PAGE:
WHY YOU SHOULD PAY ATTENTION: Currently based in London, the Sydney law-student-turned-charismatic crooner's been blowing up overseas. His love of moody, cinematic pop had early reviews marking him as the "male Lana Del Rey", but he's since proved far more interesting than that simple equation. After breaking through with his gorgeous cover of Rihanna's "Diamonds" (used by Sony for a TV ad campaign), the 27-year-old followed through with his impressive In Your Prime EP released last year. Sia, the Preatures and the Jezabels have since confessed they're fans of his work.
HE SAYS: "My album's pretty much ready to go. It's called Night Swim and the songs have been written over 10 years. We're just waiting to confirm a release date, but that's some record label dark arts stuff so you'll have to wait and see."
HEAR FOR YOURSELF: The deliciously dark "Hustler" (and its mini-movie music video) [J.T.]
SOUNDS LIKE: A dive into a watering hole on a sweltering summer day
FOR FANS OF: Laura Marling, deep thinking, humming, head-bobbing
WHY YOU SHOULD PAY ATTENTION: Watford, England's Staveley-Taylor sisters – Camilla (vocals, ukulele), Emily (vocals) and Jessica (vocals, guitar) – grapple with universal feelings of longing with their harmonic folk. They've joined Mumford and Sons to sing "With a Little Help From My Friends" on Glastonbury's main stage and toured with the likes of the Civil Wars and Bon Iver. Justin Vernon invited them to hang out at his April Base Studio in Eau Claire, Wisconsin, after an extensive global run promoting their first album, 2012's Dead & Born & Grown. The trio accepted, going in with no expectations (they didn't even tell their label). But the "special, sacred" time evolved into a stunning collection of songs: Vernon ended up producing the sisters' latest album, the gripping If I Was. Released in March, the band's second record (and Nonesuch debut) is full of swelling orchestras, dense vocal arrangements and thoughtful lyrics.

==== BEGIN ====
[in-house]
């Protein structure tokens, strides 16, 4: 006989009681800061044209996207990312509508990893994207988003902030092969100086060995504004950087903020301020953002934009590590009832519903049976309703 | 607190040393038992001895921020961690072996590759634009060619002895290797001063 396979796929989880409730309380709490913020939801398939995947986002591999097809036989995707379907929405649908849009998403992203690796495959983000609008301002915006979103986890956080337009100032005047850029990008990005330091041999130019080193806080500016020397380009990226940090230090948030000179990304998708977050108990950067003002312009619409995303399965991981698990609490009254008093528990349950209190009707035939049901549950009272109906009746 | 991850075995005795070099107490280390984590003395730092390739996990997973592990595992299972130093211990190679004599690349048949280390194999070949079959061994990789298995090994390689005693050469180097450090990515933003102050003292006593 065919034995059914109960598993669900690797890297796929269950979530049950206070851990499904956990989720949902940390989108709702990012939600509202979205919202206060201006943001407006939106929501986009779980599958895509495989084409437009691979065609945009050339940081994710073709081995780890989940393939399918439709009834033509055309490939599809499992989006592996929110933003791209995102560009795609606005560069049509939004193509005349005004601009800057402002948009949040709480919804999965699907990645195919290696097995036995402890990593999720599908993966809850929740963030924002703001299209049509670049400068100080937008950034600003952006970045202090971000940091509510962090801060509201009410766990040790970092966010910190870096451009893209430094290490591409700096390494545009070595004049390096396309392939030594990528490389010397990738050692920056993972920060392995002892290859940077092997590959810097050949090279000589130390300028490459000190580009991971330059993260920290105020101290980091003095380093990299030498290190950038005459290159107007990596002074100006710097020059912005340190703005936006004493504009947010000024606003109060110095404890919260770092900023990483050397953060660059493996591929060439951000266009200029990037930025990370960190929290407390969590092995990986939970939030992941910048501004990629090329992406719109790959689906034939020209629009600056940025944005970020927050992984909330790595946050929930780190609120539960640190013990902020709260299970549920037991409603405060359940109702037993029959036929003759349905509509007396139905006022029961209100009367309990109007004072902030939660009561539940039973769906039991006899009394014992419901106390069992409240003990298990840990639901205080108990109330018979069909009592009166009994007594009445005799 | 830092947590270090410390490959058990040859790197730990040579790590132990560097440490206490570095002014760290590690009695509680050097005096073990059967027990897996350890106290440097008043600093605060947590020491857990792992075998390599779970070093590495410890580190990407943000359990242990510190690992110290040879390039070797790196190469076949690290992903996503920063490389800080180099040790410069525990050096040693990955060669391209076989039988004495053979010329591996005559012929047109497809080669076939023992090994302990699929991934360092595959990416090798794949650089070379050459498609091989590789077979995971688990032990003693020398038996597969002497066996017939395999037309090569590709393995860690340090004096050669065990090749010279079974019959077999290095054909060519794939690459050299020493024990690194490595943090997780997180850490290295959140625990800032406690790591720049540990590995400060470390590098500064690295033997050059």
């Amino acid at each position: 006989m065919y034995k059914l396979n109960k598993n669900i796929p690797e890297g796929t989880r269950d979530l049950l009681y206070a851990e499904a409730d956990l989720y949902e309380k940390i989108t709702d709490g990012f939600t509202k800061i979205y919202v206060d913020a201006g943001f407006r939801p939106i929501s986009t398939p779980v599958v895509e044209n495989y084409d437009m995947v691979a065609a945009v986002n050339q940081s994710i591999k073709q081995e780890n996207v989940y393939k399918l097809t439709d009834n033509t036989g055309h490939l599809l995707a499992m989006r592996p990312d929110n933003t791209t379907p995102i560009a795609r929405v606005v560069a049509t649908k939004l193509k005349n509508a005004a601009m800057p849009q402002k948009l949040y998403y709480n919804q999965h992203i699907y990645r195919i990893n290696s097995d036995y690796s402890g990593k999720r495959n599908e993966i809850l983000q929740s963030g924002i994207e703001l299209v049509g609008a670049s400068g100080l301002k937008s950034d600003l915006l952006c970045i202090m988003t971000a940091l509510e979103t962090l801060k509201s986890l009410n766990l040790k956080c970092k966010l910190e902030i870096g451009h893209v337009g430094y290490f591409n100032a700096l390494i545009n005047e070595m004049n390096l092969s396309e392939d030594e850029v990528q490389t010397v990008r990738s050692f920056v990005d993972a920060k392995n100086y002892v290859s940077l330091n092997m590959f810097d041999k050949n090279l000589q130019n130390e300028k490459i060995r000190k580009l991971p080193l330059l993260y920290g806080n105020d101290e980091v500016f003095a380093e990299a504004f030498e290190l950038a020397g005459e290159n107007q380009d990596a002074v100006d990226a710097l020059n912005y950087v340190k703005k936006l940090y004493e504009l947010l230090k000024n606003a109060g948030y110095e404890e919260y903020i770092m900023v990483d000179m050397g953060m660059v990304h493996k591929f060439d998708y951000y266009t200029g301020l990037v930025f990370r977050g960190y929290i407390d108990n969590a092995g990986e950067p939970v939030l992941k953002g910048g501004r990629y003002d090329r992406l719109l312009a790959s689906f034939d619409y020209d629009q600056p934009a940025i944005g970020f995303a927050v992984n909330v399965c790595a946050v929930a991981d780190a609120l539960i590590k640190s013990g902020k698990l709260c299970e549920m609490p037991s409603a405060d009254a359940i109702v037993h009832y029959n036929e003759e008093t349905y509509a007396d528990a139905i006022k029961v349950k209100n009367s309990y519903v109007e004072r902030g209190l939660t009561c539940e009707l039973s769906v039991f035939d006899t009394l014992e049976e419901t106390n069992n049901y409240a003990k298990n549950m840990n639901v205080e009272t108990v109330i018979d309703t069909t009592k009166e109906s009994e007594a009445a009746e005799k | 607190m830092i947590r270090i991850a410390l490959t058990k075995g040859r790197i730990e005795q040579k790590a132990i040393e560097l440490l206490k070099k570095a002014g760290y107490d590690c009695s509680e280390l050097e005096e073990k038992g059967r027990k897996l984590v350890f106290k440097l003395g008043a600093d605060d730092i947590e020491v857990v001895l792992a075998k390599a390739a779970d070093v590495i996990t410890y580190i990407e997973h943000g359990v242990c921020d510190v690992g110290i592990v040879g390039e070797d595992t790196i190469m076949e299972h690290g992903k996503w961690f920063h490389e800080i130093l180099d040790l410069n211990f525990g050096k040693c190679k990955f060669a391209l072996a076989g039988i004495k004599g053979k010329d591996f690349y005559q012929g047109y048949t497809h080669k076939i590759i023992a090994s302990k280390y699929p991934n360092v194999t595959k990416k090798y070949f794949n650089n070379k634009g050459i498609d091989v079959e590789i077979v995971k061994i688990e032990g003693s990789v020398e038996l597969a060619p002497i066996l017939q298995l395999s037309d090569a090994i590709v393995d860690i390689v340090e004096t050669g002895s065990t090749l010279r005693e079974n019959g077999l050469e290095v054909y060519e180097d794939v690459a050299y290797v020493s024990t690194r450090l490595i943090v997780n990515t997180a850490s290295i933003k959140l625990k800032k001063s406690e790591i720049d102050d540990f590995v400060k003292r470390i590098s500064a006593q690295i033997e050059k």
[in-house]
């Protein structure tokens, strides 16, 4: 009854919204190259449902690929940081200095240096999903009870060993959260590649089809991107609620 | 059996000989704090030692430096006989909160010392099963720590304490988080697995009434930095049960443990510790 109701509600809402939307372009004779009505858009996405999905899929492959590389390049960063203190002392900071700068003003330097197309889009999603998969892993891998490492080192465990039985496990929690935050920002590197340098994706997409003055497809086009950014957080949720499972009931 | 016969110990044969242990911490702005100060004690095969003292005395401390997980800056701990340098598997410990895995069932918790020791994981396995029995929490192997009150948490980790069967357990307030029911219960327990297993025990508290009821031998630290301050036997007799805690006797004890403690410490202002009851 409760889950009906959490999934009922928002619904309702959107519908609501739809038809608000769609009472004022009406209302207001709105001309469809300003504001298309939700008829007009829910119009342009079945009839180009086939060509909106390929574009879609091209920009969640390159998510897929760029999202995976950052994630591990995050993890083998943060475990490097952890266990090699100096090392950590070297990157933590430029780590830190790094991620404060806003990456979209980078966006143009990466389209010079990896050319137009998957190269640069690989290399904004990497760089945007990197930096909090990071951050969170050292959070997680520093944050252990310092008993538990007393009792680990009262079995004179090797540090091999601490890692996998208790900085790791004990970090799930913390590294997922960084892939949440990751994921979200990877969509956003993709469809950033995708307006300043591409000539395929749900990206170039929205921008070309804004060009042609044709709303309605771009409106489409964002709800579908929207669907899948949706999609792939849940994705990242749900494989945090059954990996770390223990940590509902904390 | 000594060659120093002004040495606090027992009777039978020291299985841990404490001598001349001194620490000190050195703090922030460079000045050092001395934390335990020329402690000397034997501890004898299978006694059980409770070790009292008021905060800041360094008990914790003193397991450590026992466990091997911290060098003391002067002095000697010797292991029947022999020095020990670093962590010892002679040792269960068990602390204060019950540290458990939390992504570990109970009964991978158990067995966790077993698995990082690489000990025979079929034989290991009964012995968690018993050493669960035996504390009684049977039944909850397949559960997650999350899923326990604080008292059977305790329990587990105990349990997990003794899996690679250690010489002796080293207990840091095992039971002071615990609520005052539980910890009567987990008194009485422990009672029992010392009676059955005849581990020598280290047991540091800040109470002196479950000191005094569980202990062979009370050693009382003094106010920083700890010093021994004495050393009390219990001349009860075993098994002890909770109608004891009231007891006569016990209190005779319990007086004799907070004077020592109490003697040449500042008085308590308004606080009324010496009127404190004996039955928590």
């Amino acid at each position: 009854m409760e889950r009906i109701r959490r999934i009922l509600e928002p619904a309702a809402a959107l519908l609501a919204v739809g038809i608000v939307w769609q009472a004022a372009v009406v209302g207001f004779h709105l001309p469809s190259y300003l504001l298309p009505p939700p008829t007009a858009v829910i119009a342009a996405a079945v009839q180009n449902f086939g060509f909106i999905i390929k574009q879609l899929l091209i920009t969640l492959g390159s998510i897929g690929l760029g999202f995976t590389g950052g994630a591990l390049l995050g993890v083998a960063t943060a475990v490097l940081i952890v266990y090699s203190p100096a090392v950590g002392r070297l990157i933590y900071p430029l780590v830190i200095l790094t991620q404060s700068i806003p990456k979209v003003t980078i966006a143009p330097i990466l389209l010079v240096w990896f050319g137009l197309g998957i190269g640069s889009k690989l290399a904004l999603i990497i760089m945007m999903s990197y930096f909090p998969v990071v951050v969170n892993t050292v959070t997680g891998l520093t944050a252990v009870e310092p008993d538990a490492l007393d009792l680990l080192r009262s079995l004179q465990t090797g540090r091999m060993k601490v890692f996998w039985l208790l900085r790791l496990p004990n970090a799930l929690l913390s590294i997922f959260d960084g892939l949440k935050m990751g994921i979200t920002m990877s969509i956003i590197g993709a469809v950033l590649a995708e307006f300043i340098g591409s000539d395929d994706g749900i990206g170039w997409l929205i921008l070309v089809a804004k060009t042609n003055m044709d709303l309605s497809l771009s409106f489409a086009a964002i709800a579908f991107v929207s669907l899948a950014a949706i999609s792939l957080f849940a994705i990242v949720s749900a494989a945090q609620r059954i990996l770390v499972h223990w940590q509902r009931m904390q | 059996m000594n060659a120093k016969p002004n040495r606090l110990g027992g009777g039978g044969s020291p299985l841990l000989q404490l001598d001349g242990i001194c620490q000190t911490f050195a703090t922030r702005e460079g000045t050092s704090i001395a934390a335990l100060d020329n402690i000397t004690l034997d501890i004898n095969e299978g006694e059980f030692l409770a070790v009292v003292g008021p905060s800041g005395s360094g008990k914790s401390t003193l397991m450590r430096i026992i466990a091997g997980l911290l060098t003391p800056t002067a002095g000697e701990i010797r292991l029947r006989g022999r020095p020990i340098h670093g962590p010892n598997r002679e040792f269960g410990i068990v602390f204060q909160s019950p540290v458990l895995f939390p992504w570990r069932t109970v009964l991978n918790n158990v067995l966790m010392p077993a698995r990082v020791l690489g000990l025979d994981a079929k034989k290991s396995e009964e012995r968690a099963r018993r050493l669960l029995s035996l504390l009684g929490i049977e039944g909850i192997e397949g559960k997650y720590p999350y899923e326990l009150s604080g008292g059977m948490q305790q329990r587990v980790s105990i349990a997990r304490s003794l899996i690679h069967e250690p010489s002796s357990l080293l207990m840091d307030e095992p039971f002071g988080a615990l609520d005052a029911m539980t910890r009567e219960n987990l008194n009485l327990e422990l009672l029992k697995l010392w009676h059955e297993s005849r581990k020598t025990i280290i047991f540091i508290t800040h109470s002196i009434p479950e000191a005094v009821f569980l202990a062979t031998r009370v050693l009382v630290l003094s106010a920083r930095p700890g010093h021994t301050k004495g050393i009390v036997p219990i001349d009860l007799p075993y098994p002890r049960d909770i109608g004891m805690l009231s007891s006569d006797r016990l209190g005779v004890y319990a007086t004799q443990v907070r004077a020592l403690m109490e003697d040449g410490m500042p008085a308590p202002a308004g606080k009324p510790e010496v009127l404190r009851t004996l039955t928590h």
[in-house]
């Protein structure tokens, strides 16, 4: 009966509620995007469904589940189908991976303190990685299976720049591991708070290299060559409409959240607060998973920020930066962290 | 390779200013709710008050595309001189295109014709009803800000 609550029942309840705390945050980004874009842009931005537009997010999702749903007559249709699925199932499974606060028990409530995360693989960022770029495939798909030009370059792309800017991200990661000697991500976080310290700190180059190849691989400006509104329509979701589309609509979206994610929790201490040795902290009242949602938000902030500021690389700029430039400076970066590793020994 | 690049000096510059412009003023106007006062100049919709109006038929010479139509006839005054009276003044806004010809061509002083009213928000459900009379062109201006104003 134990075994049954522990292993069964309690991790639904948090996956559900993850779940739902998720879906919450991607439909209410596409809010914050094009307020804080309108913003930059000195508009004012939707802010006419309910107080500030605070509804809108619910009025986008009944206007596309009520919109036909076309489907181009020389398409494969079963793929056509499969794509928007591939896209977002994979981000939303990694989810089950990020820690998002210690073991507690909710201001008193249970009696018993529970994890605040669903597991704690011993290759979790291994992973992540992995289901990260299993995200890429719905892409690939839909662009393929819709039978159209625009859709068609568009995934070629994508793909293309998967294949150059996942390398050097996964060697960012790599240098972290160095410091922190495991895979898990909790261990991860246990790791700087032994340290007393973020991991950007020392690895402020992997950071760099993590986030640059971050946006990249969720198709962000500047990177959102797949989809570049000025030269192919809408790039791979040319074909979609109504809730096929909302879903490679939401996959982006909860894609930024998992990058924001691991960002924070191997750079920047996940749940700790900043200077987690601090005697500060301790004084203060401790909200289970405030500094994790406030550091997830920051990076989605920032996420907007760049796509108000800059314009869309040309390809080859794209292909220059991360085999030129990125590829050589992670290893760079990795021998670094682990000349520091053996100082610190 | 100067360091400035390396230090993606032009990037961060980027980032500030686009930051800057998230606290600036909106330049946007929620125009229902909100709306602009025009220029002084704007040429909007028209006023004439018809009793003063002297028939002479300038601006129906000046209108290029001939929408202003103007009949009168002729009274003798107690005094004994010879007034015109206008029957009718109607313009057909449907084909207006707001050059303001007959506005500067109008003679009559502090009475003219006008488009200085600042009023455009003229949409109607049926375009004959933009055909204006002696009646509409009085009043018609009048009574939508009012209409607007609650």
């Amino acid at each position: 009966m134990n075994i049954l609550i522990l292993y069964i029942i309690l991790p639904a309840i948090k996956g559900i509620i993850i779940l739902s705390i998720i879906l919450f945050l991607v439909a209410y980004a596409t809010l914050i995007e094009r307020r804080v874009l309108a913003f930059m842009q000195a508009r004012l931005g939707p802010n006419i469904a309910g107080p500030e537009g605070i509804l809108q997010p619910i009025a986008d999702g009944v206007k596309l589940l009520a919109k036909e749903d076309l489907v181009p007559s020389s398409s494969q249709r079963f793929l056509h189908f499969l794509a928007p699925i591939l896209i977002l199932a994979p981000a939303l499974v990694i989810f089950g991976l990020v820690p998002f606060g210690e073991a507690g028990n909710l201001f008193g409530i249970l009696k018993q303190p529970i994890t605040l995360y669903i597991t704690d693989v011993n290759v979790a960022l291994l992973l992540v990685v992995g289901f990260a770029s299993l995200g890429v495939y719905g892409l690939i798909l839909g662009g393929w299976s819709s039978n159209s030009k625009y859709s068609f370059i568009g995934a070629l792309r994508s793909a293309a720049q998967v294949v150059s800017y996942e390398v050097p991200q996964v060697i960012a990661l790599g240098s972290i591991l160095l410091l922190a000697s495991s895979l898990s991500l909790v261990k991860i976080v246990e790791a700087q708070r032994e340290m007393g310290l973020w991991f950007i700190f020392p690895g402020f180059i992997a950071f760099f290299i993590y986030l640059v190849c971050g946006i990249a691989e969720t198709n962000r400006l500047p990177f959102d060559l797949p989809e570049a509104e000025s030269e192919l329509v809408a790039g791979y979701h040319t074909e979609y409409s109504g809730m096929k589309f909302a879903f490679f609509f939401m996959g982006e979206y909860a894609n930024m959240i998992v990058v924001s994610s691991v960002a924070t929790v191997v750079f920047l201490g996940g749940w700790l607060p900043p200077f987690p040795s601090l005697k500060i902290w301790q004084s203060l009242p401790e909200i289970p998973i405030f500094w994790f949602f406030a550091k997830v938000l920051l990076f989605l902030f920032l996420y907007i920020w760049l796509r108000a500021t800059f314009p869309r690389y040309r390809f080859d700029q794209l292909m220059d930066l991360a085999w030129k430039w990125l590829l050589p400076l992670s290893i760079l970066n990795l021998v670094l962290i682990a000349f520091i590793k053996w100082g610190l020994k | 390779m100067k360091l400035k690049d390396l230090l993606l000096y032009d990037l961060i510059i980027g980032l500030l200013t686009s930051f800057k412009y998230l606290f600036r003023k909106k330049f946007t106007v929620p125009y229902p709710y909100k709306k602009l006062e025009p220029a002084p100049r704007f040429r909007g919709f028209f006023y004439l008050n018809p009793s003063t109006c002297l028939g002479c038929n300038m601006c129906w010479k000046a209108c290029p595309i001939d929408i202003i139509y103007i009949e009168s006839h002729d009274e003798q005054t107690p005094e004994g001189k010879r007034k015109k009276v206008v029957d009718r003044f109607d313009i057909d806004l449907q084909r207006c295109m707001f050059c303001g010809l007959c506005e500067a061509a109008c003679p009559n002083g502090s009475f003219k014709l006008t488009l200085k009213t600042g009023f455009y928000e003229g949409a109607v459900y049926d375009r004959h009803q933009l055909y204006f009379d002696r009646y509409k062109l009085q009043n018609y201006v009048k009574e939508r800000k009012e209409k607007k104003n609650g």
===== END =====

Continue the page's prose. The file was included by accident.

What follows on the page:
THEY SAY: "[Growing up] we were sort of on the outside a bit," says Emily. "Outside London and outside Watford. The kind of Watford night out involves the classic drinking to excess and either getting into a fight or throwing up or copping off with someone. We always felt a bit marginalised because we were the people that went out on a weekend wearing trainers and jeans, not dressed up to the nines, and we wanted to dance to rock & roll. It was kind of a feeling of being left out, not the norm, then we'd gravitate to those other people at parties who'd pass the guitar around."
HEAR FOR YOURSELF: "Blood I Bled" is If I Was' triumphant opening track. [P.M.]
SOUNDS LIKE: Don't be deceived by delicate single "Ghost". Halsey's larger body of work is cinematic electronica, lyrically inspired by the ragers of the 1990s – Ani, Alanis and Tori.
FOR FANS OF: Sia, Ellie Goulding, Lana Del Rey
WHY YOU SHOULD PAY ATTENTION: Remember how excited we all were 10 years ago when Lily Allen's career went berko after she uploaded demos to MySpace? There wound up being more to it than that – a record company was already in place, famous connections, yada yada – but it was a story that filled the heart of every wannabe with hope. Fast-forward to 2014 and 19-year-old New Jersey native Ashley 'Halsey' Frangipane uploaded "Ghost" to SoundCloud and iTunes. Overnight, five record companies jumped to attention, with Astralwerks – home to Kylie, Nervo and David Guetta – winning the golden ticket. What makes Halsey the full package isn't just the Anime-style turquoise hair or the fact that she writes her own material. She's analytical about the industry and eminently quotable when it comes to philosophising.
SHE SAYS: "What I can attribute to the speed of the take-off is that my project is an extension of myself. I don't sit down with a team and some fucking mood boards and ask, 'What would Halsey do? What would this look like?' There's not a poster that goes out without my approval. But I have to be a control freak or people would take advantage."
HEAR FOR YOURSELF: Her EP, Room 93, is a "capsule piece" of teenage lust, longing and living out of hotel rooms. By contrast, debut album Badlands is a concept record about a graphic novel-style alternative universe, and is already at #2 on the iTunes pre-order chart. Frangipane told Billboard she wanted to leak the "way more industrial and raw" album – and small wonder she's impatient when her career has been one of rapid metamorphosis. Pacify yourself with one track, "Hold Me Down", on YouTube. [J.V.]
From issue #766 (September, 2015), available now. Top photo: Tired Lion, supplied.